To learn more about the Nebraska Business Honors Academy, visit: https://business.unl.edu/honorsacademy.

Honors Students Fuse Business with Political Science

Apr 16 2018 10:00 AM
Honors Students Fuse Business with Political Science
Just like chili and cinnamon rolls, some of the best partnerships are unexpected combinations. Three students from the University of Nebraska–Lincoln College of Business presented at the 2018 Deterrence and Assurance Academic Alliance (DAAA) Conference. Utilizing their business insight, they discussed an uncommon topic for business majors – nuclear deterrence. The conference was hosted by the university's Department of Political Science and the College of Law Space, Cyber and Telecommunication Law Program, March 15-16.

The student presenters included: Tommie Brechbill, junior economics and supply chain management major from Stanton, Nebraska; Scott Schieuer, junior actuarial science major from Walton, Nebraska; and Sam Stevenson, junior economics and finance major from Omaha, Nebraska. Their paper, “An Analysis of Economic Policy Options of the U.S. toward North Korea,” focused on an economic inducement approach to better relations with North Korea as a means to reduce tensions.
This opportunity, while out of the ordinary for the students, left Schieuer excited to leave his comfort zone. His group brought a distinct business twist to the topic when presenting at the conference.

“It was fun to examine something different from business. We brought in our own unique perspective to the conference,” he said. “I never thought I would be presenting about nuclear deterrence to experts who have studied this for a lot longer than me. Flipping the switch from business to political science created an exciting experience for all of us.”

As part of the Nebraska Business Honors Academy, Brechbill, Schieuer and Stevenson enrolled in the honors seminar, "You MAD, Bro?": Mutually Assured Destruction, Deterrence and Assurance: The Politics of Nuclear Weapons (UHON 395H). Taught by Dr. Tyler White, assistant professor of practice in political science, he suggested the three students submit their paper, knowing it would be a good fit.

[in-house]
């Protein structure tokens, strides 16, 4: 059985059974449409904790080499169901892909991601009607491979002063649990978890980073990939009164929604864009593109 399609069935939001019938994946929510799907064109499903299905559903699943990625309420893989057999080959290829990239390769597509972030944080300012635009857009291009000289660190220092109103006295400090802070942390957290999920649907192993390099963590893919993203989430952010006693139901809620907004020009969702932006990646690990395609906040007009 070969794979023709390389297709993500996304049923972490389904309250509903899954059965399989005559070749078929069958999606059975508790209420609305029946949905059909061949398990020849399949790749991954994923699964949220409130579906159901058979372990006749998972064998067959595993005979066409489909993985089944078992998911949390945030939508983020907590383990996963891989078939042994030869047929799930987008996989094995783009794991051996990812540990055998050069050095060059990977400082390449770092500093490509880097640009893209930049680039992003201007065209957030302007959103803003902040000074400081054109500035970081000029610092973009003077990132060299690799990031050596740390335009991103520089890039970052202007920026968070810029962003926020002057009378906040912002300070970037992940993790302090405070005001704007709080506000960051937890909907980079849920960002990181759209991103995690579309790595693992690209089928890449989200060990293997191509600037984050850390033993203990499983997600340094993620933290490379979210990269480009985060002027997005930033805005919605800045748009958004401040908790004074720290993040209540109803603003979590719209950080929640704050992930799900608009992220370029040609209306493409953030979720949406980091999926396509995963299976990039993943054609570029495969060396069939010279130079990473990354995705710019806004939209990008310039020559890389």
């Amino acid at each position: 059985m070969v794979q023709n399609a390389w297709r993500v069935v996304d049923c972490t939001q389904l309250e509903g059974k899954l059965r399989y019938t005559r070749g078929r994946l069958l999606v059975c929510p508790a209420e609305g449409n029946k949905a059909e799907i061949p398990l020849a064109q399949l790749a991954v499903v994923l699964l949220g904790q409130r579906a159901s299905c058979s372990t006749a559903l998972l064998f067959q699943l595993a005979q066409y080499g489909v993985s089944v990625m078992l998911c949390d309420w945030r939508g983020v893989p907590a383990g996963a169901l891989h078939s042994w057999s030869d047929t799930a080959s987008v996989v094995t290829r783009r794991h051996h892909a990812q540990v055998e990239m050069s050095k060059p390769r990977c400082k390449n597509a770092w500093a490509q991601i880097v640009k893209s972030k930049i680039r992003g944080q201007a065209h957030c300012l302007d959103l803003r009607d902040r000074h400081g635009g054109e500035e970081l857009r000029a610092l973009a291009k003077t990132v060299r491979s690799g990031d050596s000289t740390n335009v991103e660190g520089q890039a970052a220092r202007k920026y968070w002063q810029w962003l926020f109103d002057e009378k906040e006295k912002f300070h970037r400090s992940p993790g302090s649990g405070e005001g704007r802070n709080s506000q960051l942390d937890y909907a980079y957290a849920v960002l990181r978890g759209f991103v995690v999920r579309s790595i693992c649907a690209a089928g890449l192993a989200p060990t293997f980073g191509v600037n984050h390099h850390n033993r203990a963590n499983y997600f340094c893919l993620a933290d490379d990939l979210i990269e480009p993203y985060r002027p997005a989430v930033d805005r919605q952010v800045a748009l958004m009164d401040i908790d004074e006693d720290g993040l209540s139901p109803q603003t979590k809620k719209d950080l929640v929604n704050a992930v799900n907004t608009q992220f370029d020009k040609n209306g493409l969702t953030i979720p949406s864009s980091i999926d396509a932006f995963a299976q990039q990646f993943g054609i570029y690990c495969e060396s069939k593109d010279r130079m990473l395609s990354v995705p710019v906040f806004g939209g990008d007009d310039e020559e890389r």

“The university has a good relationship with USSTRATCOM (U.S. Strategic Command) and we partnered with Nebraska Law to bring the DAAA Conference to Lincoln. The conference offered a unique opportunity for students to present to and with deterrence professionals. The representatives from USSTRATCOM were very impressed with the student presentations,” White said.

With the room full of deterrence specialists watching, Stevenson felt the pressure. But after they presented, the nerves were quelled.

“I thought the presentation went well. The conference stressed thinking outside the box. So when we started talking people were like, ‘What’s going on here?’ But once we finished, people approached us and were interested in what we had presented, which was neat. They had questions, and we received a lot of positive feedback,” he said.

Receiving recognition from USSTRATCOM professionals on how well the students did, White saw merit in having business students at the conference. He noted the shift in the traditional dynamic of the conference, something which might not have been seen otherwise. 

“It was great to see how an economic perspective and the training Tommie, Scott and Sam received from the College of Business could be brought to weigh in on a critical national security question. They brought a skill set a lot of analysts don’t have, which generated a lot of fruitful discussion,” he said.

To learn more about the Nebraska Business Honors Academy, visit: https://business.unl.edu/honorsacademy.